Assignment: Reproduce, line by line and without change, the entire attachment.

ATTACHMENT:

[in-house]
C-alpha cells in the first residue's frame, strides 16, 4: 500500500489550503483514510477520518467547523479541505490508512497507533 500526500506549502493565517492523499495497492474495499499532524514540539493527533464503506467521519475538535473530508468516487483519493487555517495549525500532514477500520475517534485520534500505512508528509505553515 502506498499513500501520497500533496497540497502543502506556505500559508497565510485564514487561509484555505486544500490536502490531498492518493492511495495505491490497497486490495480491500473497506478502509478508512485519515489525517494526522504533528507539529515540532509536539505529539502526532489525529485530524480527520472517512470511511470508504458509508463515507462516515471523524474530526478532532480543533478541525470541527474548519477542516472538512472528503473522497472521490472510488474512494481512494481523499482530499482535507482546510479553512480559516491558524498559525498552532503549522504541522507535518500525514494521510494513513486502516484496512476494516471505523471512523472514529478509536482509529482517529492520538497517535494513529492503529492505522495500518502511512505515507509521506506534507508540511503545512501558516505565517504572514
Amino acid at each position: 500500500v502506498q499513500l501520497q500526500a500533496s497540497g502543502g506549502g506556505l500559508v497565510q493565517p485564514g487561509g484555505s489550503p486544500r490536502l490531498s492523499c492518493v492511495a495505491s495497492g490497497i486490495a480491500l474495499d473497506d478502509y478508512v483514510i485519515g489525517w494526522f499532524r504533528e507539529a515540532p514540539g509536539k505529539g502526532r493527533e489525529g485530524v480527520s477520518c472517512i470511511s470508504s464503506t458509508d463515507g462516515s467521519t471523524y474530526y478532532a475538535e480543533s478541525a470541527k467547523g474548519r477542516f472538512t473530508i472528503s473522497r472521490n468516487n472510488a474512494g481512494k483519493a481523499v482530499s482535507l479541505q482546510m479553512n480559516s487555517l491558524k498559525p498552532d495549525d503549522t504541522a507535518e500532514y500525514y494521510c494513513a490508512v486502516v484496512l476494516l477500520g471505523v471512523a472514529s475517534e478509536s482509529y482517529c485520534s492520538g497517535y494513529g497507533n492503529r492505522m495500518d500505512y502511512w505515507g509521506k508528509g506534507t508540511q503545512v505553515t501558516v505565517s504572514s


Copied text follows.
[in-house]
C-alpha cells in the first residue's frame, strides 16, 4: 500500500489550503483514510477520518467547523479541505490508512497507533 500526500506549502493565517492523499495497492474495499499532524514540539493527533464503506467521519475538535473530508468516487483519493487555517495549525500532514477500520475517534485520534500505512508528509505553515 502506498499513500501520497500533496497540497502543502506556505500559508497565510485564514487561509484555505486544500490536502490531498492518493492511495495505491490497497486490495480491500473497506478502509478508512485519515489525517494526522504533528507539529515540532509536539505529539502526532489525529485530524480527520472517512470511511470508504458509508463515507462516515471523524474530526478532532480543533478541525470541527474548519477542516472538512472528503473522497472521490472510488474512494481512494481523499482530499482535507482546510479553512480559516491558524498559525498552532503549522504541522507535518500525514494521510494513513486502516484496512476494516471505523471512523472514529478509536482509529482517529492520538497517535494513529492503529492505522495500518502511512505515507509521506506534507508540511503545512501558516505565517504572514
Amino acid at each position: 500500500v502506498q499513500l501520497q500526500a500533496s497540497g502543502g506549502g506556505l500559508v497565510q493565517p485564514g487561509g484555505s489550503p486544500r490536502l490531498s492523499c492518493v492511495a495505491s495497492g490497497i486490495a480491500l474495499d473497506d478502509y478508512v483514510i485519515g489525517w494526522f499532524r504533528e507539529a515540532p514540539g509536539k505529539g502526532r493527533e489525529g485530524v480527520s477520518c472517512i470511511s470508504s464503506t458509508d463515507g462516515s467521519t471523524y474530526y478532532a475538535e480543533s478541525a470541527k467547523g474548519r477542516f472538512t473530508i472528503s473522497r472521490n468516487n472510488a474512494g481512494k483519493a481523499v482530499s482535507l479541505q482546510m479553512n480559516s487555517l491558524k498559525p498552532d495549525d503549522t504541522a507535518e500532514y500525514y494521510c494513513a490508512v486502516v484496512l476494516l477500520g471505523v471512523a472514529s475517534e478509536s482509529y482517529c485520534s492520538g497517535y494513529g497507533n492503529r492505522m495500518d500505512y502511512w505515507g509521506k508528509g506534507t508540511q503545512v505553515t501558516v505565517s504572514s